Continuous Integration with phpUnderControl and Git

I was looking for a decent continuous integration solution for my PHP projects for some time now, but always had the problem that most of the described solutions used SVN instead of Git as VCS system. Yesterday I found an article which describes the setup exactly as I needed it: phpUnderControl with Git on a Debian/Ubuntu system. Using the article, I managed to set up a working system quickly, which basically works as expected: CruiseControl checks the repository for modifications and starts the build process if there are any new commits. The build process includes generating API documentation (phpdocumentor), running static code analysis (php-codesniffer) and executing unit tests (phpunit). If the build succeeds, the results are published and can be accessed through a nice webinterface powered by phpUnderControl (see screenshot above which I stole from the phpUnderControl site).

However, the described setup has a few issues which bugged me:

  1. CruiseControl runs from the shellscript as root, posts all output to the console and is not automatically started at boot time.
  2. CruiseControl runs on port 8080, but I wanted to manage access to the webinterface through the apache which is already running on the box
  3. There’s no authentication – everybody can access my CI server, see the build details and start new builds through the webinterface.

I solved these issues with 2 steps.

Init script for CruiseControl

I wrote a simple init script which allows me to control CC. I’m not really into shellscripting and just hacked around on the apache init script until I got a working solution, so if you have any suggestions how to improve this script please let me know. The script implements the following functions: start, stop, restart, status. Save it to /etc/init.d/cruisecontrol and make it executable (chmod +x /etc/init.d/cruisecontrol).

#!/bin/sh
### BEGIN INIT INFO
# Provides:          cruisecontrol
# Required-Start:    $local_fs $remote_fs $network $syslog
# Required-Stop:     $local_fs $remote_fs $network $syslog
# Default-Start:     2 3 4 5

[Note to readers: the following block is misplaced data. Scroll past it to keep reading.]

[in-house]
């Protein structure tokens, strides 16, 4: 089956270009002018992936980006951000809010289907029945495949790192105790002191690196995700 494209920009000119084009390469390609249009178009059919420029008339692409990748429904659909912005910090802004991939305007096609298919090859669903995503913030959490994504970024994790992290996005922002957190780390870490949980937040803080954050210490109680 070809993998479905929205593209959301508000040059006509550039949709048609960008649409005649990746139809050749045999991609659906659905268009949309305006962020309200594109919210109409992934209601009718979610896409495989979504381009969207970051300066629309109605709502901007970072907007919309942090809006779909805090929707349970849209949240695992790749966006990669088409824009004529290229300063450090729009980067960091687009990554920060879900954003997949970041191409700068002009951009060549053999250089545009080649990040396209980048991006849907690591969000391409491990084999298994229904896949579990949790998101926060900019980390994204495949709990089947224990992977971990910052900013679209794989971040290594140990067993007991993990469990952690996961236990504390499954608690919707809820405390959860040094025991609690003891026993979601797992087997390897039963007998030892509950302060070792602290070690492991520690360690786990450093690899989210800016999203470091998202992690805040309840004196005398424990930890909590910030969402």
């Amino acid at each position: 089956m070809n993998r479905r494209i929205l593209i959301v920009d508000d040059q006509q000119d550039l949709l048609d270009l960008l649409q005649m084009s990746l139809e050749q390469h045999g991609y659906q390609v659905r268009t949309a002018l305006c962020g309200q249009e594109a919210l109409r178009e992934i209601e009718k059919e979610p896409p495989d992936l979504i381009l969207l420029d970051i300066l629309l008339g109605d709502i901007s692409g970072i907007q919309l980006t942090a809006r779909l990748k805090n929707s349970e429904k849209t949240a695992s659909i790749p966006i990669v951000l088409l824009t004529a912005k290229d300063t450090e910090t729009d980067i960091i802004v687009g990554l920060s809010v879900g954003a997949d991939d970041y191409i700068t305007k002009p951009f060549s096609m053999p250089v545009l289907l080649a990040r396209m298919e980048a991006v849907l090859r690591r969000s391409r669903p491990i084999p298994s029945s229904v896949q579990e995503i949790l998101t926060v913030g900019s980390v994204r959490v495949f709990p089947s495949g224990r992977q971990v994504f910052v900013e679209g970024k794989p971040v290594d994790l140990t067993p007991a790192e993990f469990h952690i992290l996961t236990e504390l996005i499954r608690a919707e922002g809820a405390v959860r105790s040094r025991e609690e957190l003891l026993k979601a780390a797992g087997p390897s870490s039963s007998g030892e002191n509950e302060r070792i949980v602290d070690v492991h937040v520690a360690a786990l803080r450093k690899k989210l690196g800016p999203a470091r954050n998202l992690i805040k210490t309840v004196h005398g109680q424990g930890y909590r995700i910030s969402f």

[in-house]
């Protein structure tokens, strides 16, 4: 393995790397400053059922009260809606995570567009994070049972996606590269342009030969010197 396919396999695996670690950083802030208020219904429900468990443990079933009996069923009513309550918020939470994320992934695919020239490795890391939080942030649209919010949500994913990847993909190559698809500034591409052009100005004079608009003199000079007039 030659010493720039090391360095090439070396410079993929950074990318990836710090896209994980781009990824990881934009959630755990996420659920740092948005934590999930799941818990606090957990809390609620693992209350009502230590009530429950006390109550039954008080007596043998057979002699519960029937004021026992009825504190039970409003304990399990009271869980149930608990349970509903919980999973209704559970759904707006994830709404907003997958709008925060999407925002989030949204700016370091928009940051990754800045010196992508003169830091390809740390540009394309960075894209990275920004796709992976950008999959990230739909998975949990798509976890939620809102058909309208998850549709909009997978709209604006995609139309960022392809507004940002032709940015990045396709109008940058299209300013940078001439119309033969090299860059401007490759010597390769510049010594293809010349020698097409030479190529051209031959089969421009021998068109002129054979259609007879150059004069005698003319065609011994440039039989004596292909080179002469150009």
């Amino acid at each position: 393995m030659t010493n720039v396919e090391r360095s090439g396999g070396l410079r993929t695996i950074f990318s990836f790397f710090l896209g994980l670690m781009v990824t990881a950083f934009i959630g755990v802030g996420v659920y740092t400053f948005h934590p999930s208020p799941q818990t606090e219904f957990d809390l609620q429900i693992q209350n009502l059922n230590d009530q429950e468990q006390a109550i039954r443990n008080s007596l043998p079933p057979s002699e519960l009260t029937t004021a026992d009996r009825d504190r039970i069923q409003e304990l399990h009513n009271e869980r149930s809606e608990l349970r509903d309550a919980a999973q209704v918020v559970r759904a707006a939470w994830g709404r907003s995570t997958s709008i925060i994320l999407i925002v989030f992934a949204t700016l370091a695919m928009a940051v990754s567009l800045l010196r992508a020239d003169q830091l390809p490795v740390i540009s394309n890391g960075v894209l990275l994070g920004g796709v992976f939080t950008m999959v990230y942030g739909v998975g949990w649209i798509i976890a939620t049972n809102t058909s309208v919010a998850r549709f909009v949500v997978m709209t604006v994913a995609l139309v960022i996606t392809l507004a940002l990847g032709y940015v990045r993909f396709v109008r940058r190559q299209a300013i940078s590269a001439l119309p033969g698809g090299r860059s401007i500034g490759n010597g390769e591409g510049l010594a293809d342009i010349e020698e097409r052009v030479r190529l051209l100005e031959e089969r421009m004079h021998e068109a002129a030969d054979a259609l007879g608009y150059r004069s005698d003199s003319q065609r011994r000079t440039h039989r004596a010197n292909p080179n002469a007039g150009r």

# Default-Stop:      0 1 6
# Short-Description: Start/stop cruisecontrol CI server
### END INIT INFO
#
# cruisecontrol         This init.d script is used to start cruisecontrol.
#                       It basically just calls cruisecontrol.sh.

# ENV="env -i LANG=C PATH=/usr/local/bin:/usr/bin:/bin"

CCON_PATH=/opt/cruisecontrol
CCON_USER=www-data
PIDFILE=$CCON_PATH/cc.pid
LOGFILE=/var/log/cruisecontrol.log

. /lib/lsb/init-functions

ccon_is_running() {
    if [ -f $PIDFILE ]; then
       PID=`cat $PIDFILE`
       PID_COUNT=`ps aux | grep -E $PID | grep -v grep | wc -l`
       if [ $PID_COUNT = 1 ]; then
         return 1
       fi
    fi

    return 0
}

ccon_start() {
        ccon_is_running
        rc=$?
        if [ $rc -eq 1 ]; then
                log_failure_msg "CruiseControl is already running"
        else
                log_daemon_msg "Starting CI server" "CruiseControl"
                cd $CCON_PATH
                sudo -E -H -u $CCON_USER ./cruisecontrol.sh >> $LOGFILE 2>&1
                log_end_msg $?
        fi
}

ccon_stop() {
        ccon_is_running
        rc=$?
        if [ $rc -eq 1 ]; then
                log_daemon_msg "Stopping CI server" "CruiseControl"
                PID=`cat $PIDFILE`

                retval=0
                i=0
                while $(kill "$PID" 2> /dev/null);  do
                        if [ $i = '60' ]; then
                                echo ""
                                log_failure_msg "CruiseControl is taking too long to shutdown"
                                retval=1
                                break
                        else
                                if [ $i = '0' ]; then
                                        echo -n " ... waiting "
                                else
                                        echo -n "."
                                fi
                                i=$(($i+1))
                                sleep 1
                      fi
                 done

                log_end_msg $retval
        else
                log_failure_msg "CruiseControl is not running"
        fi